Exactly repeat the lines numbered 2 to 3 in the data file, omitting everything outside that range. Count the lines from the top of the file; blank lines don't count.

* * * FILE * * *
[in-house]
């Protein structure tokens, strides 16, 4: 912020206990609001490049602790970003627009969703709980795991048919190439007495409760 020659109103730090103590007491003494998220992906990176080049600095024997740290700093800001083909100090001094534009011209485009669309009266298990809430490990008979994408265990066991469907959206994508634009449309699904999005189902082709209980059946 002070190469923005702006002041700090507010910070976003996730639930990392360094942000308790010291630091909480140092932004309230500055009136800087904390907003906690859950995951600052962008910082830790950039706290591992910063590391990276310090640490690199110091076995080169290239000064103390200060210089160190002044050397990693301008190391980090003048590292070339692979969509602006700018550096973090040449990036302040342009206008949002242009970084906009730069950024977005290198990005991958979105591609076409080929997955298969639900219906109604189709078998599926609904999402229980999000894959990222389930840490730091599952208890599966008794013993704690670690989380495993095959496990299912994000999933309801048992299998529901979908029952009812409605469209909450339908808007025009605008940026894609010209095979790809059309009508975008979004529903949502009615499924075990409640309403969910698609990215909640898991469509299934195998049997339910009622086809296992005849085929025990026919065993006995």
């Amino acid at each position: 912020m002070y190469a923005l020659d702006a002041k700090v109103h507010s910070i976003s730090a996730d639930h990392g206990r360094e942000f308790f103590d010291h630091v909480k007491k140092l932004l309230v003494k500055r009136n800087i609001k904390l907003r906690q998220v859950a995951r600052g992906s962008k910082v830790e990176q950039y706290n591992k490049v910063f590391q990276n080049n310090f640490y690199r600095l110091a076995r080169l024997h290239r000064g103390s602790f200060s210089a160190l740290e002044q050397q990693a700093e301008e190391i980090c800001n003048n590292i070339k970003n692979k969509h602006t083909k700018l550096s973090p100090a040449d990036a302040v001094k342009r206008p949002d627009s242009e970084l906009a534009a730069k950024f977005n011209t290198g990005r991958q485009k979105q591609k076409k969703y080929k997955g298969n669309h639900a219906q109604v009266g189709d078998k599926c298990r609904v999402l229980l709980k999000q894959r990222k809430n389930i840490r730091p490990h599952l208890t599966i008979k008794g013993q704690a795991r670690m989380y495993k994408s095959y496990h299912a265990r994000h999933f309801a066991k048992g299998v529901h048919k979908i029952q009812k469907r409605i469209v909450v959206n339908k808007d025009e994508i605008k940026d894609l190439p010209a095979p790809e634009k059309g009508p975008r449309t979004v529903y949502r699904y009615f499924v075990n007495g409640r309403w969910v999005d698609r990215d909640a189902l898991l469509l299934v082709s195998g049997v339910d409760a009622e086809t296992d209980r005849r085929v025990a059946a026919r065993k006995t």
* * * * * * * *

């Protein structure tokens, strides 16, 4: 912020206990609001490049602790970003627009969703709980795991048919190439007495409760 020659109103730090103590007491003494998220992906990176080049600095024997740290700093800001083909100090001094534009011209485009669309009266298990809430490990008979994408265990066991469907959206994508634009449309699904999005189902082709209980059946 002070190469923005702006002041700090507010910070976003996730639930990392360094942000308790010291630091909480140092932004309230500055009136800087904390907003906690859950995951600052962008910082830790950039706290591992910063590391990276310090640490690199110091076995080169290239000064103390200060210089160190002044050397990693301008190391980090003048590292070339692979969509602006700018550096973090040449990036302040342009206008949002242009970084906009730069950024977005290198990005991958979105591609076409080929997955298969639900219906109604189709078998599926609904999402229980999000894959990222389930840490730091599952208890599966008794013993704690670690989380495993095959496990299912994000999933309801048992299998529901979908029952009812409605469209909450339908808007025009605008940026894609010209095979790809059309009508975008979004529903949502009615499924075990409640309403969910698609990215909640898991469509299934195998049997339910009622086809296992005849085929025990026919065993006995």
């Amino acid at each position: 912020m002070y190469a923005l020659d702006a002041k700090v109103h507010s910070i976003s730090a996730d639930h990392g206990r360094e942000f308790f103590d010291h630091v909480k007491k140092l932004l309230v003494k500055r009136n800087i609001k904390l907003r906690q998220v859950a995951r600052g992906s962008k910082v830790e990176q950039y706290n591992k490049v910063f590391q990276n080049n310090f640490y690199r600095l110091a076995r080169l024997h290239r000064g103390s602790f200060s210089a160190l740290e002044q050397q990693a700093e301008e190391i980090c800001n003048n590292i070339k970003n692979k969509h602006t083909k700018l550096s973090p100090a040449d990036a302040v001094k342009r206008p949002d627009s242009e970084l906009a534009a730069k950024f977005n011209t290198g990005r991958q485009k979105q591609k076409k969703y080929k997955g298969n669309h639900a219906q109604v009266g189709d078998k599926c298990r609904v999402l229980l709980k999000q894959r990222k809430n389930i840490r730091p490990h599952l208890t599966i008979k008794g013993q704690a795991r670690m989380y495993k994408s095959y496990h299912a265990r994000h999933f309801a066991k048992g299998v529901h048919k979908i029952q009812k469907r409605i469209v909450v959206n339908k808007d025009e994508i605008k940026d894609l190439p010209a095979p790809e634009k059309g009508p975008r449309t979004v529903y949502r699904y009615f499924v075990n007495g409640r309403w969910v999005d698609r990215d909640a189902l898991l469509l299934v082709s195998g049997v339910d409760a009622e086809t296992d209980r005849r085929v025990a059946a026919r065993k006995t």